Y2K The Movie
Sunday, June 14, 1998 by Dave Winer.
Hey babe, a quick one, it's the middle of the night in California, all the other websites are quiet, but I had a few thoughts this evening on the drive back from San Francisco, wanted to get them down, then out, and then hit the sack.
In 1948 George Orwell wrote a book about 1984. It wasn't a very positive vision. When I was growing up, the year 1984 loomed large. When it finally came, it wasn't actually very much like the book, although some hippies thought it was.
Anyway, in the early 80s I had the foresight to think of writing a book about 1948, making fun of the 40s, and ship it in 1984. I didn't write the book, no one else did either. No one even did a movie remake of Orwell's book. A bunch of missed opportunities.
I got lots of email about my first conspiracy theory piece, entitled 1/1/00. You can read the best stuff on the mail page:
One comment stuck with me, from James Knight, firstname.lastname@example.org. He said "Wow, talk about conspiracy theory. I hope you're going to see the X-Files so you can confirm all your ideas about mass destruction of the world. Maybe you could even join them in their quest to Fight The Future."
Cawabunga! In Knight's comment is the germ of a great idea. I'd be very happy to sell the piece to the X-Files, I think it would make a fun episode, but I think it would make an even better movie.
The title of the movie would be Y2K. A disaster movie on the scale of Godzilla or The Titanic, or all the new meteor and comet movies. There probably wouldn't be any monsters or aliens. But there would be geeks and presidents and spies, nuclear intrigue and people with PowerBooks (or Dell laptops?) saving the planet.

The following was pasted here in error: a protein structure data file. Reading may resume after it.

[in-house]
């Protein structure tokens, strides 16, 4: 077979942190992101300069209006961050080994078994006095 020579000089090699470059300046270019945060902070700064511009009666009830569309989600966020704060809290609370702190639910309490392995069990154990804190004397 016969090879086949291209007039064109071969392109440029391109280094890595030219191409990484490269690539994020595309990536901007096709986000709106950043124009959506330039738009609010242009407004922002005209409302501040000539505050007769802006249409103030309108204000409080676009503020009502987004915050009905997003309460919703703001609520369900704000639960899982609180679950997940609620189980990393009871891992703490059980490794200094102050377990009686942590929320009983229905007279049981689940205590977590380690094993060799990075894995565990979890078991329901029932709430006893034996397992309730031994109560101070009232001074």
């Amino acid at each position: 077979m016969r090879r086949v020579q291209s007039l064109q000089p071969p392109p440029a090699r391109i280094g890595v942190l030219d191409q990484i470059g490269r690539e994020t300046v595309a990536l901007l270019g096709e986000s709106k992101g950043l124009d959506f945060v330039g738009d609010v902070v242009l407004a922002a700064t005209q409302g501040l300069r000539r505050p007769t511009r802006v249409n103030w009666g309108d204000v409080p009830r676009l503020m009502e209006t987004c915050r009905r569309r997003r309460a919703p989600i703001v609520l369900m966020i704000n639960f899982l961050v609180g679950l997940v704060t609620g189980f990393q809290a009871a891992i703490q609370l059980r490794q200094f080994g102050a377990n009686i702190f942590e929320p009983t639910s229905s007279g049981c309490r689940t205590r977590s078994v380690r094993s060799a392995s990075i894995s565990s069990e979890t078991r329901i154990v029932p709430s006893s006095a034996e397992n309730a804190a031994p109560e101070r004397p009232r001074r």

Saddam Hussein would have a copy of PGP. A beautiful blonde Israeli intelligence officer and her best friend, a Japanese web developer, with seven systems and a pager who wears a suit and tie in his bedroom, like a Blues Brother. They'd be on the net using a Director simulation of what chat will look like in Y2K. There's the love angle. Like John and Yoko, but turned around and net-based. They'd lose contact at the crucial moment, and the movie would end with the world safe and them in love.
And don't forget the grizzled street-savvy managing editor covering the White House, and Rick Smolan with photographers scattered all over the world doing photo-essays of the infrustructure collapse.
There would be something for everyone. We could probably sneak Superman in there too!
I wonder if Hollywood is doing this?
Give me a buzz. We'll do lunch. (Do they still say that?)
PS: Think about the Itchy & Scratchy version of the movie!